Keeping the students fed during pandemic is an arduous task

The South Fork Union School District is handing out frozen meals to students and their siblings once per week to last for five days.
Shawna Burris of the South
Fork Union School District

By Mary Lou Lang

On Wednesday, approximately 318 students drove up to the South Fork Union School District for their take-out meals that will feed them for the next five days. 

The South Fork Union School District hands out meals to the students once a week on Wednesdays, and “we give out for a five-day period,” Shawna Burris, the district’s cafeteria director told the Kern Valley Sun in a phone interview.

This past week, the cafeteria prepared 330 meals and gave out 318 to elementary and middle school students. They are current feeding 88% of their own students and another 50 kids who are students’ siblings, Burris said. A new state waiver allows schools to feed anyone under the age of 18.

Students in Burris’ district are getting five frozen meals with instructions on how to heat them up, fresh fruit, vegetables and sides that are all packaged together.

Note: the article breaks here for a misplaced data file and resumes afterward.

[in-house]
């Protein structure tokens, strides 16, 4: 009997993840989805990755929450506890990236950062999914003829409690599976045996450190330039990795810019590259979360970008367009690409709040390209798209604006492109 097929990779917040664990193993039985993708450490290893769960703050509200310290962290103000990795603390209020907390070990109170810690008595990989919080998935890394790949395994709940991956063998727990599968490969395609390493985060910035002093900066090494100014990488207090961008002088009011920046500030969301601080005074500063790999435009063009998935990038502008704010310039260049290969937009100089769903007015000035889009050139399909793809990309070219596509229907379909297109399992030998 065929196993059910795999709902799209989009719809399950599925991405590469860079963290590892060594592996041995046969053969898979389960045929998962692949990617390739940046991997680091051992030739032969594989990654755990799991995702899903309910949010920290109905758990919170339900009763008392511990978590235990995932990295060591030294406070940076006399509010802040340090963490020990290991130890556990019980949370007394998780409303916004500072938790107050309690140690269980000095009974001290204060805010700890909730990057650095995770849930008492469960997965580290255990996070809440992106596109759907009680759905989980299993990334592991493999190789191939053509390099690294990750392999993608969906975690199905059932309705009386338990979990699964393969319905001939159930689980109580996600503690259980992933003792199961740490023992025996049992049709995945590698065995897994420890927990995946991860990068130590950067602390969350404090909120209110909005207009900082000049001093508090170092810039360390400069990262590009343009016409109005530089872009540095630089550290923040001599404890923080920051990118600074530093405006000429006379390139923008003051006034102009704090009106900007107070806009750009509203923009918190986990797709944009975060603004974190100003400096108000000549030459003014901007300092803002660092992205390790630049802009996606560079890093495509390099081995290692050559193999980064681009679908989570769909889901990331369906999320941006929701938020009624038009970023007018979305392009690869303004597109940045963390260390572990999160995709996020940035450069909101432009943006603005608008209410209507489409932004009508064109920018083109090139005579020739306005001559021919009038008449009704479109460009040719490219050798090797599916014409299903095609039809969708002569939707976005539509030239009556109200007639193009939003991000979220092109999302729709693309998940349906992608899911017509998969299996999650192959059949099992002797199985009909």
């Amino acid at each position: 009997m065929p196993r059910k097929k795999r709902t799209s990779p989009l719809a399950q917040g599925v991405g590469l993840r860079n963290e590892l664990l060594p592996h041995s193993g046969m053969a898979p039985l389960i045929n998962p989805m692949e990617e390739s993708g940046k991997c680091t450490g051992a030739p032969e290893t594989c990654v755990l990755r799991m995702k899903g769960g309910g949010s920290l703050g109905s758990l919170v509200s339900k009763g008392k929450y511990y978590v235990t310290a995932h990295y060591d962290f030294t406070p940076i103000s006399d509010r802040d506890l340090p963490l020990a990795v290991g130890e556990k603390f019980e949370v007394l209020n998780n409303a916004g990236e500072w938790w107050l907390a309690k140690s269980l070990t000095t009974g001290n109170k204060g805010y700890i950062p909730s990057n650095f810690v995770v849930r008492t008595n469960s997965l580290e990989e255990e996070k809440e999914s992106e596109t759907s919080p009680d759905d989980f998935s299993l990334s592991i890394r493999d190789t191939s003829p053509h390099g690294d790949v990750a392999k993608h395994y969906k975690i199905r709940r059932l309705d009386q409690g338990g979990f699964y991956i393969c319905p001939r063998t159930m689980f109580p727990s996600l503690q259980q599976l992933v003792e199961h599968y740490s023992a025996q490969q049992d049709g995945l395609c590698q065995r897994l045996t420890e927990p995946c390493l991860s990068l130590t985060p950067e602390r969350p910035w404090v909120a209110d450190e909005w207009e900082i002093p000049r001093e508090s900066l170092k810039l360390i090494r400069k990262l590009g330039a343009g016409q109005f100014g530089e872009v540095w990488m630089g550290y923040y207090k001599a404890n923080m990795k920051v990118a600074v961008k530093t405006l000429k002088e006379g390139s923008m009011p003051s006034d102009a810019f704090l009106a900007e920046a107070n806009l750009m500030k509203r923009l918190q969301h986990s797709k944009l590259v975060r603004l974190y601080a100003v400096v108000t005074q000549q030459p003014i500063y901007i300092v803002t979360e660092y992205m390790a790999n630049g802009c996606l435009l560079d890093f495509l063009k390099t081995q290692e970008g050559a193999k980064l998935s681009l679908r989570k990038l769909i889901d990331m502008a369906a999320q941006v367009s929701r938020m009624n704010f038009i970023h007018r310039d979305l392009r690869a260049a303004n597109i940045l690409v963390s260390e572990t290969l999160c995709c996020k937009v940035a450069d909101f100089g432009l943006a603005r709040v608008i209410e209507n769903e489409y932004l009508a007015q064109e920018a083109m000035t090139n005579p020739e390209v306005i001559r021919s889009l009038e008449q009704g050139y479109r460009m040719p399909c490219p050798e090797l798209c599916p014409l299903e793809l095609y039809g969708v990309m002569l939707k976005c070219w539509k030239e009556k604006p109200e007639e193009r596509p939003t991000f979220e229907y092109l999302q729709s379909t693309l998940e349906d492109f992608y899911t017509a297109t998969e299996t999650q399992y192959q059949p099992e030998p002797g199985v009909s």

“It is a lot of work and totally worth it,” Burris said. Prior to the pandemic, students were fed every day in school. Now feeding students who are not in school has become the challenge.

“It’s easier for parents to get here once a week instead of every day,” Burris said. Still, when she thinks of the students, “it’s sad not being able to see them every day.”

Karen Watson, food services manager for Wallis Elementary and Middle Schools and Kernville Elementary, currently has van service and curbside pick-up to ensure that students are fed, and they are planning to transition to a similiar pick-up service that South Fork offers.

Watson’s van service feeds anywhere from 147 to 212 students on a daily basis. For daily curbside service that includes breakfast, lunch, dinner and a snack, they are feeding between 100 and 140 students.

The change from school being in session is challenging, she told The Sun. When school is open, they have salad bars available that offer fresh fruit, vegetables and other foods; and students are able to choose as much and whatever they want. 

Currently, “everything has to be individually packaged,” Watson said. “It’s a lot of labor. I believe that the amount of effort that is going into feeding children right now is double, and we’re feeding half the students right now than we used to.”

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